Higher than expected US crude inventories, relatively weak global demand in Q1, and re-emerging concerns around Chinese financial conditions have put the bears in control of the oil market. Speculative longs threw in the towel as prices fell below the 200 day moving average of $49.01 and broke the year’s lows of $47.01. Are we back in a period of oil price weakness or is this simply a correction?
Volumes have been high on this move down, as the momentum has pushed specs to stop out of long positions. The market seems to have fully priced an OPEC and Russia extension, as no amount of jawboning seems to affect price trajectory. The bad news is, OPEC needs to extend the deal just to keep prices stable given such high expectations. The market has completely “round tripped” the move from the November 30 OPEC cut announcement.
The market is looking for substantial inventory draws as evidence that the OPEC cuts are indeed driving global rebalancing. US inventory numbers released on May 3 did not provide that evidence, instead they showed combined commercial crude and product stocks building. While the OPEC cuts are larger and more impactful than US production growth, US product demand continues to come in weaker than expected. The total four week average US product demand contracted by 490 kb/d y-o-y to 19.58 mb/d (-2.4%). This included a 259 kb/d drop in demand for gasoline. We continue to believe that the weakness in gasoline demand is a result of price elasticity, as retail gasoline prices have averaged about 24% y-o-y. The y-o-y retail gasoline 2Q17 price change is likely to be much narrower, thus having a lower effect on demand. Distillate demand continues to be a bright spot, confirming that the US manufacturing sector has firmed. I do not believe this “demand miss” is a systemic problem and feel we will see a seasonal re-acceleration in global demand in coming quarters.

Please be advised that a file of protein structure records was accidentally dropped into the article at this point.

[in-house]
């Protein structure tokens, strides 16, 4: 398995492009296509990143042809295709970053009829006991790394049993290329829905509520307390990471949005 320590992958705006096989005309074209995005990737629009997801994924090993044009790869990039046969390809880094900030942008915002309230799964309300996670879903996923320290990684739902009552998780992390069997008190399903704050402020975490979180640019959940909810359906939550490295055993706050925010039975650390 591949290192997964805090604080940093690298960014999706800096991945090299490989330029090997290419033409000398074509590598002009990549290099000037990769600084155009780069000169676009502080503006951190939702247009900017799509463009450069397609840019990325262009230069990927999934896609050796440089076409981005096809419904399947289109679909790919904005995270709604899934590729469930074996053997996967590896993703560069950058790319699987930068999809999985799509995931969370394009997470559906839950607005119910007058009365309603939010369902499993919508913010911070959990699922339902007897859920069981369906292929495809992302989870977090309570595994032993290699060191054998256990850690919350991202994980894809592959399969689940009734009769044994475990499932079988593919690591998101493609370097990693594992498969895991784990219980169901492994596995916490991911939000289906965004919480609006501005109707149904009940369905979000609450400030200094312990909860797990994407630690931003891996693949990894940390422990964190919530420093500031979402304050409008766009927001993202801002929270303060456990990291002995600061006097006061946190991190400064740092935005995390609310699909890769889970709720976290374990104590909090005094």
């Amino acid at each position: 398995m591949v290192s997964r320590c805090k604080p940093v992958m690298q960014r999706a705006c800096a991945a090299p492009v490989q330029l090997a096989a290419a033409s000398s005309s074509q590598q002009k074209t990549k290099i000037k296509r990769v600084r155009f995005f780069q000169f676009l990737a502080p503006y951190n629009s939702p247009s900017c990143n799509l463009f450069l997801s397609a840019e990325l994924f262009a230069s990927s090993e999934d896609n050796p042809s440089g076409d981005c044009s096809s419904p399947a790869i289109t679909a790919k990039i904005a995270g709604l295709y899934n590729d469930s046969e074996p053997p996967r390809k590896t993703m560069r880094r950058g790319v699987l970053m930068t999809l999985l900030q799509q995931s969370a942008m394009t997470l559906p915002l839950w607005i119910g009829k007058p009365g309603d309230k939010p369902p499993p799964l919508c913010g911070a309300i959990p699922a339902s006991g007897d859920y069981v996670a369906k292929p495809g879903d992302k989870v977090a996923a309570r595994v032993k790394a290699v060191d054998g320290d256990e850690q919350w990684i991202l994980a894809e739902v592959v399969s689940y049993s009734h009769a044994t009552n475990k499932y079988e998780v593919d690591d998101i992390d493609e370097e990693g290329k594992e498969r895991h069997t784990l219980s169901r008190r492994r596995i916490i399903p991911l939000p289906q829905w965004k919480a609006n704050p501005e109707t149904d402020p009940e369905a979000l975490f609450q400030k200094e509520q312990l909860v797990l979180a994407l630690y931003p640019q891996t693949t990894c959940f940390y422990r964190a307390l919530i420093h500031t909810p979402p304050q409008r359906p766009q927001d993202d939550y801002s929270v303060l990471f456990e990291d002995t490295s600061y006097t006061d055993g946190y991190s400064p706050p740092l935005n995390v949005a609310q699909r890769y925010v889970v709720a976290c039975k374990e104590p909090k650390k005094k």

However, there seems to be a reemergence of concern around Chinese financial conditions and their implications on the commodities market. China’s tightening monetary policy, which started in October of 2016, has gradually intensified in 2017. So far China has stepped up supervision on off-balance sheet credit risk through asset management products, limited market leverage by tightened the bond repo eligibility rules, and enacted guidelines to control local government debt. As short term repo rates creep higher, the China Monetary Conditions index continues to edge lower, putting pressure on base metals and taking the overall commodities complex lower.
2017 oil price recovery will not be a straight line given the points I mentioned above. I continue to see evidence that the market is rebalancing and on pace to draw about 200 million barrels of oil from storage by year end. Despite extremely poor sentiment, I see a slow but steady improvement in global fundamentals that suggest higher prices in the months to come. However, supply is likely to become a problem in 2018 and 1H2019 as US production growth and OPEC production normalization overtake demand. Oil prices will likely rally from here, but not beyond 3Q17.
Source: J.P. Morgan Asset Management, EIA Short Term Energy Outlook, IEA Oil Market Report as of April 31, 2017.